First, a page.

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Diversify into Fine Wine?


Veblen goods are a group of luxury commodities whose demand is proportional to the price. Usually the higher the price of a particular good the less people want it. For Veblen goods, such as  very expensive wines, watches or cars, however, the item becomes more desirable as it grows more expensive.


The term is named after the American economist Thorstein Veblen, who is best known for introducing the term “conspicuous consumption.”  A ‘Veblen Good’ has an upward-sloping demand curve and can be seen as a status symbol with high quality and exclusive characteristics.


The Veblen effect is where people’s preference to buying said goods increases as a directly correlation to its increase in price.


Wine is a physical asset with intrinsic value. All "Title and Risk” is assigned to the investor upon clearance of funds into the escrow account, the asset does not form any part of our company balance sheet. At all times a full audit trail is provided for your records and proof of ownership.​


As an alternative investment, wine has a very low correlation to equities and bonds. The asset class is considered an important tool for any diverse investment portfolio.

"Since 1988 Fine Wine has outperformed Global Equities 98% of the time"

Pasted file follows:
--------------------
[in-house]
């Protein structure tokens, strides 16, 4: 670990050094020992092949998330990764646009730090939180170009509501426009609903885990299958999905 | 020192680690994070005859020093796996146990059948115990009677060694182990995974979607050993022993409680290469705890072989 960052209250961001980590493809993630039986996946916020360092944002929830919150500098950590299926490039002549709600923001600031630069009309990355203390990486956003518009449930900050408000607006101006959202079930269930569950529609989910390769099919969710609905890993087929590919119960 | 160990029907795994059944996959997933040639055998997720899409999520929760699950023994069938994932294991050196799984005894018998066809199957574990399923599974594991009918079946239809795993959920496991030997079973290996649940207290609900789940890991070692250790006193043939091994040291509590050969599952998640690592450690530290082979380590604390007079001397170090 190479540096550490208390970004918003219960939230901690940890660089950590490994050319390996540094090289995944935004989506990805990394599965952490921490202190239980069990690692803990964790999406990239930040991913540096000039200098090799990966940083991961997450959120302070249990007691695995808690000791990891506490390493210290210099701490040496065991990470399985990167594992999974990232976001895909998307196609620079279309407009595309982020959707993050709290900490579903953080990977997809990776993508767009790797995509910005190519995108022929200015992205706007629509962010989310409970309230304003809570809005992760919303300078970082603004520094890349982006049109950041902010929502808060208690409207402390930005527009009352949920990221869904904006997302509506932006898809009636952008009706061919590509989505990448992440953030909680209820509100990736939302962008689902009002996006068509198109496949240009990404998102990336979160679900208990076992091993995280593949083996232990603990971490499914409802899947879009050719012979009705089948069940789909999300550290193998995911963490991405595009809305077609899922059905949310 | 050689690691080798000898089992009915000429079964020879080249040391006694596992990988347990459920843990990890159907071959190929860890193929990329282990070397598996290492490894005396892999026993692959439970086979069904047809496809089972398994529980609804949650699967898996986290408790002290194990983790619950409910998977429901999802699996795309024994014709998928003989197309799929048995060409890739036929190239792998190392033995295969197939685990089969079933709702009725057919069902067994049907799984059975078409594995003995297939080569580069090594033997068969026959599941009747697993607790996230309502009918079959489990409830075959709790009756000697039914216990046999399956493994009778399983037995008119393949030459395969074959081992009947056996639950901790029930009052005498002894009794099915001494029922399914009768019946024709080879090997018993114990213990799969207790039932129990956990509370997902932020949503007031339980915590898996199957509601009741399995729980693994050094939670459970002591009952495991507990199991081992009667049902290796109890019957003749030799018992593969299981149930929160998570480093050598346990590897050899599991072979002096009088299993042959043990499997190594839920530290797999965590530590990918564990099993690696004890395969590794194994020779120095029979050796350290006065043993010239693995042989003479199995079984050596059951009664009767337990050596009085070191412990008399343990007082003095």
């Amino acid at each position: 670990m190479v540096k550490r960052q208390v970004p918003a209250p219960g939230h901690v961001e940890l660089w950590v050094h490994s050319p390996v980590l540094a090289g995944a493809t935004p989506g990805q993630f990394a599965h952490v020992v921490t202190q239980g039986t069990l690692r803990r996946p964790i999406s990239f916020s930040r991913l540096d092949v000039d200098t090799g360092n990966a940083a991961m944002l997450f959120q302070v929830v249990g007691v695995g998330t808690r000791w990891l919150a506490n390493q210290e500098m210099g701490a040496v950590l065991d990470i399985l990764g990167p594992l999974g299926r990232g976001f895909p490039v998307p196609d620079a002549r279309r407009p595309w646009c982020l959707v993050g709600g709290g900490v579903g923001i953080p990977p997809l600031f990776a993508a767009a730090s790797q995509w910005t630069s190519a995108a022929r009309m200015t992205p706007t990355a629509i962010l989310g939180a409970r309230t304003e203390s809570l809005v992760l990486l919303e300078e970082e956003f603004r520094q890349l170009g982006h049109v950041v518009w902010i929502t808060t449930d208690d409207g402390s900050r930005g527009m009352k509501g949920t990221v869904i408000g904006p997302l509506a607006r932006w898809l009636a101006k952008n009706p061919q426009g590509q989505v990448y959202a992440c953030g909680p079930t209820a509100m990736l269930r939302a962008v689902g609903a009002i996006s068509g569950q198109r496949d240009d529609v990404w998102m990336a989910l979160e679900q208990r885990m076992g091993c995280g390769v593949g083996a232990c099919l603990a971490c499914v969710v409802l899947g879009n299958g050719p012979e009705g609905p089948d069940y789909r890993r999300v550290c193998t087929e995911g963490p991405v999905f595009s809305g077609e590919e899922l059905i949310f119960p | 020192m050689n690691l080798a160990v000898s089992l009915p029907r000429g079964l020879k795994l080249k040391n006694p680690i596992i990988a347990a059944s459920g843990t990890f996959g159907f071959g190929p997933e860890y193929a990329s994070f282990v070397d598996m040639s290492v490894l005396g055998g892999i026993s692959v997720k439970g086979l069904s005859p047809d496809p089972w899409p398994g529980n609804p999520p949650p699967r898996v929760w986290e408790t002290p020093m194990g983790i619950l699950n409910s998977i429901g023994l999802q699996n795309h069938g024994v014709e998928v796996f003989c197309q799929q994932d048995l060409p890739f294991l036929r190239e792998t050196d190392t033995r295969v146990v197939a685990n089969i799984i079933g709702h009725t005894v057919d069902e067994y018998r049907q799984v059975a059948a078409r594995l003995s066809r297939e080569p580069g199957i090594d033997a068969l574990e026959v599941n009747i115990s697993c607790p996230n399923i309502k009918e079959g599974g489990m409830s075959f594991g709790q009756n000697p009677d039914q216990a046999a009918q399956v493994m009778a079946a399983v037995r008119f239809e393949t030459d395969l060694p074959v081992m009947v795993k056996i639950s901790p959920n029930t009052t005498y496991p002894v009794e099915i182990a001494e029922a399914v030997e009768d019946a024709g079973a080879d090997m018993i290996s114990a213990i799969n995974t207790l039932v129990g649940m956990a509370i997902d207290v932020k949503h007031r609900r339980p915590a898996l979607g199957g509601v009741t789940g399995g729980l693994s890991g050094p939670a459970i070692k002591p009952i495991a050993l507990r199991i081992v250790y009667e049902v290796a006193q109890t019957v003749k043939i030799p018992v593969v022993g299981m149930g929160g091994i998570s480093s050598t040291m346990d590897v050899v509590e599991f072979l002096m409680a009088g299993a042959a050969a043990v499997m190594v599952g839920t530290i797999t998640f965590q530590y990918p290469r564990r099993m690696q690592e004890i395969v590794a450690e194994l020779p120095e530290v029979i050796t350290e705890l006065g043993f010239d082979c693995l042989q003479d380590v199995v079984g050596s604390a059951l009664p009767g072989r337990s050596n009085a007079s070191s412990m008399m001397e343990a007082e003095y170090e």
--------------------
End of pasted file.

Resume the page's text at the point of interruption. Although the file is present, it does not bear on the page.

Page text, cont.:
FWI – Fine Wine Investable Index (Liv-Ex)

Bordeaux wines are restricted in supply with an increasing demand globally. Iconic wine brands have become firmly established as luxury goods, on average the top chateaux in Bordeaux make less than 20,000 cases per annum, with some producing only a few thousand, even hundreds (Chateau Le Pin) of cases per annum.


The combination of finite production and increasing demand is extremely rare with investments. Inevitably this leads to price increases, much the same with house prices in London, UK. This asset class has a ‘perfect inverse supply curve’ relationship.


“Once bottled, the quantity of wine can only reduce thereafter due to consumption.”


Wine, art and gold as an alternative investment should be added to an investor’s portfolio to protect against the corrosive effects of inflation. Historically wine increases with inflation.

"The story with other physical assets is similar: since 1993, when the first monthly wine index began, wine prices have risen 12-fold, while gold has increased just 3.6-fold and the FTSE 100 has only slightly more than doubled."


Source: Financial Times July 10th 2015

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